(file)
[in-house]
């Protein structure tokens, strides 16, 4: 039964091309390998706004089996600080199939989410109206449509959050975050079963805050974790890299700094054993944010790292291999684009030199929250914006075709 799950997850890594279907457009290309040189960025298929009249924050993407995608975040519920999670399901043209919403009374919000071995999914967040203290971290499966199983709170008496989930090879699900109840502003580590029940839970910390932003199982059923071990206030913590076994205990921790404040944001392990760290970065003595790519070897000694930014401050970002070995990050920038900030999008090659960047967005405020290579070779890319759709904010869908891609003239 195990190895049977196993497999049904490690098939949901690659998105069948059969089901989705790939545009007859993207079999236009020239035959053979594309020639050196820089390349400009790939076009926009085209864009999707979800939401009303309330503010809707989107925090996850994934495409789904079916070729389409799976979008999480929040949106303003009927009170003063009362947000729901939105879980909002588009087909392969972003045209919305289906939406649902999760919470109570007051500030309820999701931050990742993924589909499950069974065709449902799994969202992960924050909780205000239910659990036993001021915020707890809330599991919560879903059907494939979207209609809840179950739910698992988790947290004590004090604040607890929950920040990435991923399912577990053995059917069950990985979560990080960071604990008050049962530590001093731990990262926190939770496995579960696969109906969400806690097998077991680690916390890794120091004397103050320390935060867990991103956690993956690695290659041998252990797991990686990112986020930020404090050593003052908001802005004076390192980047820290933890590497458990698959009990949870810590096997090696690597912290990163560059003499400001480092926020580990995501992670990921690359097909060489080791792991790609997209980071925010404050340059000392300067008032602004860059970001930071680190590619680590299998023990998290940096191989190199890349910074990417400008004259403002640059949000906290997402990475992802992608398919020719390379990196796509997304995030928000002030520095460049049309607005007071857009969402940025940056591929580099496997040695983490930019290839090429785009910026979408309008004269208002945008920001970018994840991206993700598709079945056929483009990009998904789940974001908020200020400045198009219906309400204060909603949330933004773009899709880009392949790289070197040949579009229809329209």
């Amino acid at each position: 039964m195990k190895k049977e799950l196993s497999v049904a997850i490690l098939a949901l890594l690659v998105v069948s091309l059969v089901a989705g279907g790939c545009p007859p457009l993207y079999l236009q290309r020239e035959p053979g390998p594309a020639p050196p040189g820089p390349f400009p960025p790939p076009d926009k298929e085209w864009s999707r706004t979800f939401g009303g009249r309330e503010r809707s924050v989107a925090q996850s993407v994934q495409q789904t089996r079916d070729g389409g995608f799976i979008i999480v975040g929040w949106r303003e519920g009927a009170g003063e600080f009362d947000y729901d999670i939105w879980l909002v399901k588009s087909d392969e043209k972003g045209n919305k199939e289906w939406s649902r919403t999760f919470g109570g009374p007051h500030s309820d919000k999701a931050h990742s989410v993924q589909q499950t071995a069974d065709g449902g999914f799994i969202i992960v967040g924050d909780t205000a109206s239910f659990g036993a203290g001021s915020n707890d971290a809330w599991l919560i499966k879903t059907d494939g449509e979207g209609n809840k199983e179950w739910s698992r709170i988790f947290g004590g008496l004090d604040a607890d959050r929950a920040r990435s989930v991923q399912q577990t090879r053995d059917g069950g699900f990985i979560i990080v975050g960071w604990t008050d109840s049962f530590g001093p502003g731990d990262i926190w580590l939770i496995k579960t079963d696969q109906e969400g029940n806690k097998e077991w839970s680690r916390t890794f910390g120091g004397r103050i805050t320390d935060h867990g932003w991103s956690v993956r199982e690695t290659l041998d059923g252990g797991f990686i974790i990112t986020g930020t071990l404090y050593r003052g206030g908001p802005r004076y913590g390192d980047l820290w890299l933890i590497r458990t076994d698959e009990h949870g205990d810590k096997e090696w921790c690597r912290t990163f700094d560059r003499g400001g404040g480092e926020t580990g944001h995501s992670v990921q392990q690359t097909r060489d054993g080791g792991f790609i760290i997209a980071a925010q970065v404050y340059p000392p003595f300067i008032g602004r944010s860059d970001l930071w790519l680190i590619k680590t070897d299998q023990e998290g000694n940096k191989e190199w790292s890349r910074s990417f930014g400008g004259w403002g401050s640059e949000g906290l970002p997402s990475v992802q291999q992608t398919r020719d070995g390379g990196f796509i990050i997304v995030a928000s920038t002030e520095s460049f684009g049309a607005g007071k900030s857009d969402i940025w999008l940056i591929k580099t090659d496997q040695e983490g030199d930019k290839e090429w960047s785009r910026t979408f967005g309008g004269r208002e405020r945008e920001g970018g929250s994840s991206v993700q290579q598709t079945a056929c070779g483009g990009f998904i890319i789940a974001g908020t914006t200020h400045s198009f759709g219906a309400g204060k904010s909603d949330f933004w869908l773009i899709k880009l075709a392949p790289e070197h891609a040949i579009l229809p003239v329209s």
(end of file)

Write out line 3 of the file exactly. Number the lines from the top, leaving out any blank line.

């Amino acid at each position: 039964m195990k190895k049977e799950l196993s497999v049904a997850i490690l098939a949901l890594l690659v998105v069948s091309l059969v089901a989705g279907g790939c545009p007859p457009l993207y079999l236009q290309r020239e035959p053979g390998p594309a020639p050196p040189g820089p390349f400009p960025p790939p076009d926009k298929e085209w864009s999707r706004t979800f939401g009303g009249r309330e503010r809707s924050v989107a925090q996850s993407v994934q495409q789904t089996r079916d070729g389409g995608f799976i979008i999480v975040g929040w949106r303003e519920g009927a009170g003063e600080f009362d947000y729901d999670i939105w879980l909002v399901k588009s087909d392969e043209k972003g045209n919305k199939e289906w939406s649902r919403t999760f919470g109570g009374p007051h500030s309820d919000k999701a931050h990742s989410v993924q589909q499950t071995a069974d065709g449902g999914f799994i969202i992960v967040g924050d909780t205000a109206s239910f659990g036993a203290g001021s915020n707890d971290a809330w599991l919560i499966k879903t059907d494939g449509e979207g209609n809840k199983e179950w739910s698992r709170i988790f947290g004590g008496l004090d604040a607890d959050r929950a920040r990435s989930v991923q399912q577990t090879r053995d059917g069950g699900f990985i979560i990080v975050g960071w604990t008050d109840s049962f530590g001093p502003g731990d990262i926190w580590l939770i496995k579960t079963d696969q109906e969400g029940n806690k097998e077991w839970s680690r916390t890794f910390g120091g004397r103050i805050t320390d935060h867990g932003w991103s956690v993956r199982e690695t290659l041998d059923g252990g797991f990686i974790i990112t986020g930020t071990l404090y050593r003052g206030g908001p802005r004076y913590g390192d980047l820290w890299l933890i590497r458990t076994d698959e009990h949870g205990d810590k096997e090696w921790c690597r912290t990163f700094d560059r003499g400001g404040g480092e926020t580990g944001h995501s992670v990921q392990q690359t097909r060489d054993g080791g792991f790609i760290i997209a980071a925010q970065v404050y340059p000392p003595f300067i008032g602004r944010s860059d970001l930071w790519l680190i590619k680590t070897d299998q023990e998290g000694n940096k191989e190199w790292s890349r910074s990417f930014g400008g004259w403002g401050s640059e949000g906290l970002p997402s990475v992802q291999q992608t398919r020719d070995g390379g990196f796509i990050i997304v995030a928000s920038t002030e520095s460049f684009g049309a607005g007071k900030s857009d969402i940025w999008l940056i591929k580099t090659d496997q040695e983490g030199d930019k290839e090429w960047s785009r910026t979408f967005g309008g004269r208002e405020r945008e920001g970018g929250s994840s991206v993700q290579q598709t079945a056929c070779g483009g990009f998904i890319i789940a974001g908020t914006t200020h400045s198009f759709g219906a309400g204060k904010s909603d949330f933004w869908l773009i899709k880009l075709a392949p790289e070197h891609a040949i579009l229809p003239v329209s």